Silveria instructed Madden to open the safe and remove the money. The money was placed into a duffel bag. Silveria and Travis bound Madden's hands and feet respectively together with silver duct tape. At 11:02 p.m., a Honeywell Protection Services operator dispatcher called Madden, and he gave her the pass card number to clear the alarm. Madden's mouth was then taped. Silveria held the duffel bag and repeatedly said, "Let's go." Travis said, "[N]o," and told Spencer to kill Madden. Spencer slit Madden's throat with a knife, and he and Travis repeatedly stabbed Madden. Silveria then stabbed Madden once, and used the stun gun on him. The five perpetrators fled to a Redwood City motel where they divided the money from the robbery.

About 8:00 a.m. the next morning, Madden's body was discovered in the store. Travis later told law enforcement officers that all of the perpetrators knew when they went to LeeWards they would have to kill Madden. The perpetrators chose LeeWards because it excited everyone to kill Madden. If one of the female supervisors had been present instead, Travis would have simply tied her up because he "got along with all the women over there."

Later that day Silveria purchased a Honda Civic and he and Travis purchased a Datsun 280Z; both vehicle down payments were in cash. On a Tuesday in January 1991, Silveria showed his friend Gregg Orlando a wad of cash, and said, "We killed somebody last night."4 On the night of January 29, 1991, Silveria and Travis were arrested in the Oakridge Mall parking lot. A PARALI/AZER stun gun, silver duct tape, and $694 were found in Silveria's vehicle.

The cause of Madden's death was 32 stab wounds to his neck, chest, and abdomen. Forensic pathologist Dr. Parviz Pakdaman, who performed Madden's autopsy, opined Madden was alive when some of the wounds to his neck and chest were inflicted. Dr. Robert Stratbucker, a medical doctor and biomedical engineer, testified that a stun gun generally causes "a very intense kind of ... sharp pain."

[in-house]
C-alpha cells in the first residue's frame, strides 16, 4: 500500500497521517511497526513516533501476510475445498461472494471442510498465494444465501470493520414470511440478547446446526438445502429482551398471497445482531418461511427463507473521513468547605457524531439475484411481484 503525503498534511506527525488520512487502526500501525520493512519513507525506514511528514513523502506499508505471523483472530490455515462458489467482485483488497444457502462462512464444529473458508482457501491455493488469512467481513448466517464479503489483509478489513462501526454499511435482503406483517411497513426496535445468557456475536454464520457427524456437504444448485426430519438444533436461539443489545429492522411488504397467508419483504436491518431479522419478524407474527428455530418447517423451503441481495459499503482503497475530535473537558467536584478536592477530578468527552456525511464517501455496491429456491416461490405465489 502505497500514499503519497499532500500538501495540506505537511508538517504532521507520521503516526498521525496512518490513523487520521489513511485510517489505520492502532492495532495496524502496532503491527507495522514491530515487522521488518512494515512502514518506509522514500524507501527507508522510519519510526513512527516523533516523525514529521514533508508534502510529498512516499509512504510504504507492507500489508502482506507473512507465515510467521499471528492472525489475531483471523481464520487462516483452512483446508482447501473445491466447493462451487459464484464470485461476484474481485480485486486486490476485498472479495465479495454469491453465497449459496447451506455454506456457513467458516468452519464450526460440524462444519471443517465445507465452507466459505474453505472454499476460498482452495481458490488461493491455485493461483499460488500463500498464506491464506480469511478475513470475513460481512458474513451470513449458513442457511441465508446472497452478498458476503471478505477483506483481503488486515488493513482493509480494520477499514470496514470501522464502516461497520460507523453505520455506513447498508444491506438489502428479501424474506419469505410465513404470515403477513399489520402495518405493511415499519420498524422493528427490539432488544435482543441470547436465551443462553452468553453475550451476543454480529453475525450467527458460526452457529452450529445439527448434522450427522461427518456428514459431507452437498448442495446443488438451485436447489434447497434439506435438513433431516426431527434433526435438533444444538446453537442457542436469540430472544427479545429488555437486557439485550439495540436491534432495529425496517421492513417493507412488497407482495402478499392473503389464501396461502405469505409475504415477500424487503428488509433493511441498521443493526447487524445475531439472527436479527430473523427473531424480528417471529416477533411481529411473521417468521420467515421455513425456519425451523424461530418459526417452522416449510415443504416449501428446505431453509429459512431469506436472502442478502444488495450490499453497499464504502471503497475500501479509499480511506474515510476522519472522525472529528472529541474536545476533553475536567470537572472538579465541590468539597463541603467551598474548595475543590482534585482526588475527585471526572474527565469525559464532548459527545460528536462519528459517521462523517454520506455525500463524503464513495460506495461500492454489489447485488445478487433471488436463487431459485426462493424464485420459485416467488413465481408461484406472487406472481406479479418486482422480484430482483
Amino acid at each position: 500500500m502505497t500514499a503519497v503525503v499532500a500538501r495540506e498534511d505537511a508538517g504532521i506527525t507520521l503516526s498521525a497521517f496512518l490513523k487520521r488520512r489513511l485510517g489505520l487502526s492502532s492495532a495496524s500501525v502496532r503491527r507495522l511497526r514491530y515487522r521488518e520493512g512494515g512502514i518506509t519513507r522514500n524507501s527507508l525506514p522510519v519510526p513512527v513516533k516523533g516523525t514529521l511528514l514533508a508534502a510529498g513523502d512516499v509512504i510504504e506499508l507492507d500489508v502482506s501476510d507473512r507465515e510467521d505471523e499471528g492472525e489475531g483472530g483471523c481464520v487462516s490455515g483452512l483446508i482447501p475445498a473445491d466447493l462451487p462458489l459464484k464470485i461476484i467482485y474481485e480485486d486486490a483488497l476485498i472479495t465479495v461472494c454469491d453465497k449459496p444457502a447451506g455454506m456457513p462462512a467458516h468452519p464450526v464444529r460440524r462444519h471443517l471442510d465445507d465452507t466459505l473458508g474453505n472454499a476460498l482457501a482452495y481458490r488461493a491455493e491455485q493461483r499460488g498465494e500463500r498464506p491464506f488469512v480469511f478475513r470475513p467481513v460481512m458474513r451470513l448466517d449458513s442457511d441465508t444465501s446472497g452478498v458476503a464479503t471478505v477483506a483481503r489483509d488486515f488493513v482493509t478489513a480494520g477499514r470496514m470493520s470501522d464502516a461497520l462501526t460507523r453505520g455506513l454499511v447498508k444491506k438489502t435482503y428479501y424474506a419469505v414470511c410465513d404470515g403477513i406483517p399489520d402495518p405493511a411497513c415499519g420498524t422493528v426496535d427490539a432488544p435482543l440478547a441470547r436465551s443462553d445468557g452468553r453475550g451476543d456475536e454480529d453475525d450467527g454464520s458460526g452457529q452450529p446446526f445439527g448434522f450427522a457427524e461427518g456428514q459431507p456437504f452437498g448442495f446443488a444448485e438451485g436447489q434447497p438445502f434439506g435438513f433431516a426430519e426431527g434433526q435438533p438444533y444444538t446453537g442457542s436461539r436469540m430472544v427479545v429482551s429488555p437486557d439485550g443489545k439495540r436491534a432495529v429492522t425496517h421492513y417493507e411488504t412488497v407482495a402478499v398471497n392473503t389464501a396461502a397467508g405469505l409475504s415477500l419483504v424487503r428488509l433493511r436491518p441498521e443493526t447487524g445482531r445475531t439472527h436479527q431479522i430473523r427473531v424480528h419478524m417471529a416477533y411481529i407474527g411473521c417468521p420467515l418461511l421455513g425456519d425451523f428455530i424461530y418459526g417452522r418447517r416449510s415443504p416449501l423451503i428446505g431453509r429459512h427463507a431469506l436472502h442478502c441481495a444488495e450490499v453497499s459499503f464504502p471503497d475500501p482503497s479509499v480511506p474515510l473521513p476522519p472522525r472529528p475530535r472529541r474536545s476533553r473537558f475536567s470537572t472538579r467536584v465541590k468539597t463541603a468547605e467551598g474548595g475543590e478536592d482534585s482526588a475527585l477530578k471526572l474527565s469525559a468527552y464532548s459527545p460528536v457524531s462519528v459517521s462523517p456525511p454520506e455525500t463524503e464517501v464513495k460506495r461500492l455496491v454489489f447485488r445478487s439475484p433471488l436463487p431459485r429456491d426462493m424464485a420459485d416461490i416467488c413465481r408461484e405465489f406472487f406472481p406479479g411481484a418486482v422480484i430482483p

2. Defense Evidence

In Silveria's statement to police, he told officers that he had placed jeans, L.A. Gear shoes, and a T-shirt that he had worn during Madden's murder in an Oakridge Mall garbage can. At trial, Silveria called only one witness, Elizabeth Skinner, a Santa Clara County crime lab criminalist, apparently to attempt to demonstrate that Silveria had a minimal role in the murder. Skinner testified that she had received from the Santa Clara Police Department a T-shirt, Levi's, and a pair of L.A. Gear shoes, that she was told were found in an Oakridge Mall dumpster, to test for the presence of blood. No blood was detected on the T-shirt or the shoes. A small spot on the Levi's tested presumptively positive for the presence of blood, but Skinner could not ascertain whether the stain was human blood. Skinner also tested shoes and jeans that she had been told had been collected at some point from Travis. She found human blood on the shoes and inside a front pocket of the jeans.

Travis presented no defense evidence.

B. Penalty Retrial

Many of the individuals discussed in the testimony shared the same surname, so for clarity, we use first names to identify certain witnesses.

1. Prosecution Evidence

Much of the guilt phase evidence regarding Madden's murder, the Sportsmen's Supply burglary, and the Graber and Youssef stun gun robberies was introduced at the 1997 penalty retrial. Evidence of Travis's 1990 first degree burglary conviction was also admitted. (Former §§ 459, 460, subd. 1.)

a. Silveria's former testimony

Silveria's statement to law enforcement was not admitted, but portions of Silveria's first penalty phase testimony were read to the jury.

Silveria had worked at LeeWards from early September 1990 to Thanksgiving of 1990, and was instrumental in Travis being hired there. At times during this period, Silveria was homeless and used marijuana and methamphetamine.

Silveria described Madden as "just a really nice guy." Madden's wife and young daughter occasionally visited him at the store. Silveria was terminated by Madden because of his work absences, but Madden allowed him to resign so that his future employment would not be adversely affected. Silveria then went to work at Toys "R" Us apparently for the Christmas holiday season.

On January 26, 1991, the Saturday before the capital crime was committed, Travis was adamant that "Madden [would] need[ ] to be killed because he could identify us." Silveria saw no need for anyone in the store to be harmed, and was "taken aback," and immediately protested. Silveria and Travis debated the point. Silveria was feeling "horribly sick" that night, and left the discussion to lie down. His illness was not related to the discussion of killing Madden.

On Sunday, January 27, while Silveria was still "very sick," the topic of killing Madden arose again. Spencer held a knife and said he would be willing to stab Madden. Silveria did not intend to kill Madden and did not believe his coperpetrators would actually do so because they were not generally violent. Although Silveria initially suggested wearing disguises, the perpetrators did not do so. Silveria was ultimately not concerned if he was identified during the...